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Top social media platforms fail to act on reported antisemitism, study finds

Hate watchdog says 84% of content it flagged as anti-Jewish hatred was not dealt with by Facebook, YouTube, Instagram and TikTok; tech giants say more work to be done

Stuart Winer is a breaking news editor at The Times of Israel.

A Facebook App logo displayed on a smartphone in Los Angeles, March 1, 2021. (Chris Delmas/AFP/File)
A Facebook App logo displayed on a smartphone in Los Angeles, March 1, 2021. (Chris Delmas/AFP/File)

Social media platforms are mostly not acting against antisemitic content even when it is flagged by users, according to a new report.

The Center for Countering Digital Hate, a UK and US nonprofit organization, said that over a six-week period earlier this year it used official complaint systems to report hundreds of incidents of anti-Jewish hatred it found on the Facebook, Twitter, Instagram, YouTube and TikTok platforms, but 84 percent of the time nothing was done about it.

The findings show a “serious and systematic failure to tackle antisemitism,” the Center for Countering Digital Hate said in a statement accompanying its Failure to Protect report, which was released Friday.

“This is not about algorithms or automation; our research shows that social media companies allow bigots to keep their accounts open and their hate to remain online, even when human moderators are notified,” said Imran Ahmed, CEO of the CCDH, in a statement.

“No one has a fundamental right to have an account on a social media platform to bully Jews or to spread hatred that we know can end in serious offline harm,” he said.

From May 18 to June 29 this year the CCDH flagged 714 posts. However, only in less than one in six cases the accounts were deleted or the content removed.

A Twitter sign is shown outside of the social media giant’s headquarters in San Francisco, October 26, 2016. (Jeff Chiu/AP)

Combined, those posts had some 73 million impressions, the CCDH said.

Facebook acted on just 14 out of 129 reports of antisemitic posts (10.9%); Twitter only took action on 15 out of 137 (11%); TikTok took action against 22 out of 119 (18.5%); Instagram acted against 52 out of 277 incidents (18.8%.); and YouTube took action on 11 of the 52 reports of offensive content (21.2%).

The five social media platforms failed to act against 80% of reported posts containing Holocaust denial, 74% alleging blood libel, 70% with racist caricatures of Jewish people, and 70% of neo-Nazi posts.

In one particular case, the CCDH reported to Facebook a viral post of an article denying the Holocaust but rather than being removed, it was simply flagged by Facebook as false information.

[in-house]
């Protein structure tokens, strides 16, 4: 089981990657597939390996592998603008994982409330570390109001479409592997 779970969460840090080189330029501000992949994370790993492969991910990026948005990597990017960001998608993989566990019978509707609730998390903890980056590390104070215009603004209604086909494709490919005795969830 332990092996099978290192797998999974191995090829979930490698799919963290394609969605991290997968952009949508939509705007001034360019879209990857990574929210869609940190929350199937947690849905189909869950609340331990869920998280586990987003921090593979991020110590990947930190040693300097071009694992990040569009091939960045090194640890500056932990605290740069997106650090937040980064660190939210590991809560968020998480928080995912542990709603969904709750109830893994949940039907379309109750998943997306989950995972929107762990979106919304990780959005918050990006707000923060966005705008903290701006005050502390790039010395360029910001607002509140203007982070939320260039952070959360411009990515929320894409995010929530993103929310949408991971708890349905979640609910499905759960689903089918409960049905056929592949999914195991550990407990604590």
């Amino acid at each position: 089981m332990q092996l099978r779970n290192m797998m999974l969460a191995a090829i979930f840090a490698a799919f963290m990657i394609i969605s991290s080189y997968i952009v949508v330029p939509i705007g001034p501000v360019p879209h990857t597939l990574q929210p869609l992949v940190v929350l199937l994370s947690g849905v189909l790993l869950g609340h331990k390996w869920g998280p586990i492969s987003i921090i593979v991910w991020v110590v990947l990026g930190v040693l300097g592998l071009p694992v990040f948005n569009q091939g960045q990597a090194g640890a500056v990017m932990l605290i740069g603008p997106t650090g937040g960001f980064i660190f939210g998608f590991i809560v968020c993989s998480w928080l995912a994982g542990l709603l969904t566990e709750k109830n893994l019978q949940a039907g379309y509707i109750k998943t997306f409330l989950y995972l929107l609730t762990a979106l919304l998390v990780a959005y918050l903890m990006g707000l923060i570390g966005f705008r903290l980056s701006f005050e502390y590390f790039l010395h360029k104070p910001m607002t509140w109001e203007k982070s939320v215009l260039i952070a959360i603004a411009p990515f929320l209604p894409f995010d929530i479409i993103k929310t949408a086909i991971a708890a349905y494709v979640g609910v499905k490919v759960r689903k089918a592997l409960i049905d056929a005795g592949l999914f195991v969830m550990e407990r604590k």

According to the CCDH, the article has received more than 246,000 likes, shares, or comments on Facebook.

Other antisemitic tropes such as “Jewish puppeteers” controlling global finances, political figures, and world events were “common” in the samples reviewed by the CCDH but platforms did not take any action against 92% of such posts when reported, “even when accompanied by clear antisemitic caricatures.”

TikTok removed just 5% of accounts that were used to directly racially abuse Jewish users with messages such as Holocaust denial, the report said.

“Social media has become a safe space for racists to normalize their conspiracies and hateful rhetoric without fear of consequences,” Ahmed said. “This is why social media is increasingly unsafe for Jewish people, just as it is becoming for women, Black people, Muslims, LGBT people, and many other groups.”

“While we have made progress in fighting antisemitism on Facebook, our work is never done,” Facebook spokesperson Dani Lever told the New York Times in response. “Given the alarming rise in antisemitism around the world, we have and will continue to take significant action through our policies.”

Instagram, which is owned by Facebook, did not offer a comment, the UK Guardian newspaper reported.

A Twitter spokesperson said: “We recognize that there’s more to do, and we’ll continue to listen and integrate stakeholders’ feedback in these ongoing efforts,” the newspaper reported.

In a statement, TikTok condemned antisemitism and said “we are adamant about continually improving how we protect our community,” the Guardian reported.

YouTube said that while it has made “significant progress” against hate speech “this work is ongoing and we appreciate this feedback,” according to the report.

The CCDH recommended introducing financial penalties as incentives toward proper moderation, as well as hiring and training moderators to remove hate content.

“Current efforts by tech companies to moderate their platforms are clearly inadequate,” it said.

The CCDH also recommended removing social media groups dedicated to antisemitism and that those platforms that use hashtags to act against antisemitic tags.

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